Jacinta Castro. Photo by Jacqueline Serrato.

El Milagro Employees Say They’re Worked Like Machines

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Last week, dozens of employees walked off the job in two of El Milagro’s tortilla plants, citing low wages, high turnover, and a toxic work culture that has contributed to a nationwide shortage of the popular tortilla. 

Rumors of poor working conditions began circulating in early 2020 when, at the height of the pandemic, El Milagro management not only failed to provide Personal Protective Equipment (PPE) to their employees, but allegedly discouraged them from bringing face coverings from home.

Five employees died of coronavirus complications, among them Roberto Escobar, who workers say proactively brought his own face mask into the workplace, but was reprimanded for using it. While El Milagro closed down for two weeks after his death, workers say it was due to public pressure and that few safety measures were implemented. They also said not enough support was offered to the deceased nor were workers properly notified of at least eighty-five confirmed cases of COVID-19—they found out through word of mouth.

Hours before the work stoppage on September 23, former employee Rosalba Durán went to the human resources office inside El Milagro headquarters on 26th Street to pick up her last paycheck. To her surprise, she found the place closed. “They never close,” she said. “They must know something’s up.”

Close to 5pm that day, workers nervously gathered by La Villita Park behind the Discount Mall. Organizers from the workers’ rights organization Arise Chicago helped them craft their demands and take ownership of their voice. The workers marched across the parking lot, crossed 26th St., and formed a picket line in front of El Milagro’s flagship location, chanting, “The people united will never be defeated!” ¡Milagro, escucha, estamos en la lucha!” (Milagro, listen up, we are in the fight!) and “¡No es El Milagro, es el maltrato!” (It is not El Milagro, it is maltreatment!). 

It was peak rush hour. Cars and semi-trucks honked their horns in support of the workers. Arriving customers did not walk inside El Milagro and instead stood on the curb listening to the workers’ grievances.

“The working temperatures go above ninety degrees, and instead of addressing the issue, management has sent anti-union [representatives] who have discouraged workers,” said Pedro Manzanares, an El Milagro employee and La Villita resident. “Not all of us are here, many people stayed behind in fear.”

He added that workers feel as if they’re being worked like machines. “The machines are so fast that our hands are not quick enough to keep up,” he said. “We try to do our best, but there comes a point where you say, ‘ya basta’ (enough is enough), I can’t take it anymore. My arms, my back, my waist, are in pain.”

Jacinta Castro worked at El Milagro since 1979. But while she has been supportive of her co-workers, has signed letters, and attended the protest, she said she resigned because she was fed up with the mismanagement of the company under managers Alex Arevalo and Hortensia Calderón.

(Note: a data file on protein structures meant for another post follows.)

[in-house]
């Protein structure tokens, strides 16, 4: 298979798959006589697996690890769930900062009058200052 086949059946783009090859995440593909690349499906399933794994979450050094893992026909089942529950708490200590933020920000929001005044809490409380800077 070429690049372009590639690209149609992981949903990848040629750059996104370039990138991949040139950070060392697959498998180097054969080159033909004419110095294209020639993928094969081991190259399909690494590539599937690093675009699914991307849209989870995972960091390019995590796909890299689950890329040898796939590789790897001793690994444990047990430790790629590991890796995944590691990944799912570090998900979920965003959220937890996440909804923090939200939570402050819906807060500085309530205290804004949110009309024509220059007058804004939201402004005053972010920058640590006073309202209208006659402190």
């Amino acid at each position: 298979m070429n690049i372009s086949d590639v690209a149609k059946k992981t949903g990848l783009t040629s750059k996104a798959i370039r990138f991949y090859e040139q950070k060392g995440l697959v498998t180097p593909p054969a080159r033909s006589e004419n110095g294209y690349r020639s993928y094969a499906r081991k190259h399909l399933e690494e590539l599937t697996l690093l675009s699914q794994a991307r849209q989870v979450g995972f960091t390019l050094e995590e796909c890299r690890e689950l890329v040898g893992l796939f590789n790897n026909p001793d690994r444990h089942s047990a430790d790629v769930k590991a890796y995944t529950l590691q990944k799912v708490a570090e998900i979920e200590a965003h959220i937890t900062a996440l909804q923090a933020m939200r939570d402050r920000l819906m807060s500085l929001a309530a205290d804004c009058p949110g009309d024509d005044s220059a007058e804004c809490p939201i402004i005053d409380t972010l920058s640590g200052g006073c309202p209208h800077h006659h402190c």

Castro said she noticed the work culture began to shift after the death of the founder, Raúl López, in the 1990s, who she said was hardworking and well respected. She agreed that El Milagro overworks employees and has herself witnessed co-workers who have repeatedly fallen or hurt themselves and were expected to return to work. 

Martin Salas. Photo by Jacqueline Serrato.

El Milagro owns four plants and five restaurants with more than 600 employees in Illinois, according to ten-year employee Martin Salas, and they own plants in other states.

Outside El Milagro, workers complained about the lack of pay raises, saying that new employees are often getting paid a higher wage than people who have been there for years, even decades. Not only that, said worker Luis Oliva, but they have to train the new workers, who many times choose to leave after they’ve been trained once they realize how exhausting the production line is. “They want to make us work seven days straight,” Oliva said.

After the walkout, many employees returned to their workplace at the plant on 2140 S. Western and management locked them out for a few hours until the police arrived and escorted employees to pick up their belongings.

“Even if you don’t have a union, it’s legal to organize yourselves through worker committees and set demands,” said Jorge Mújica, a strategist at Arise Chicago. “The company is required to sit down with you. They don’t have to negotiate a contract until [the workers] have a majority vote, but they have to sit down and talk.”

El Milagro workers’ demands call for implementing a wage scale based on seniority and qualifications, an end to sexual harassment that some women employees said was an ongoing problem, and reducing the work flow back to normal levels.

They seek a response from management by September 29 or, as they chanted, “Milagro, we’ll be back!”

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Jacqueline Serrato is the editor-in-chief of the Weekly. She contributed to Best of the South Side 2021 as the neighborhood captain of La Villita, Pilsen, and Back of the Yards.

1 Comment

  1. Employees, managers, owners and investors are People who should give one another respect and courtesy for basic human rights in order to produce full expectations of what a job requires an employee in all aspects to accomplish successfully. When there is no respect for the employee, decent people do not want to pay for a morally worthless product from El Milagro.

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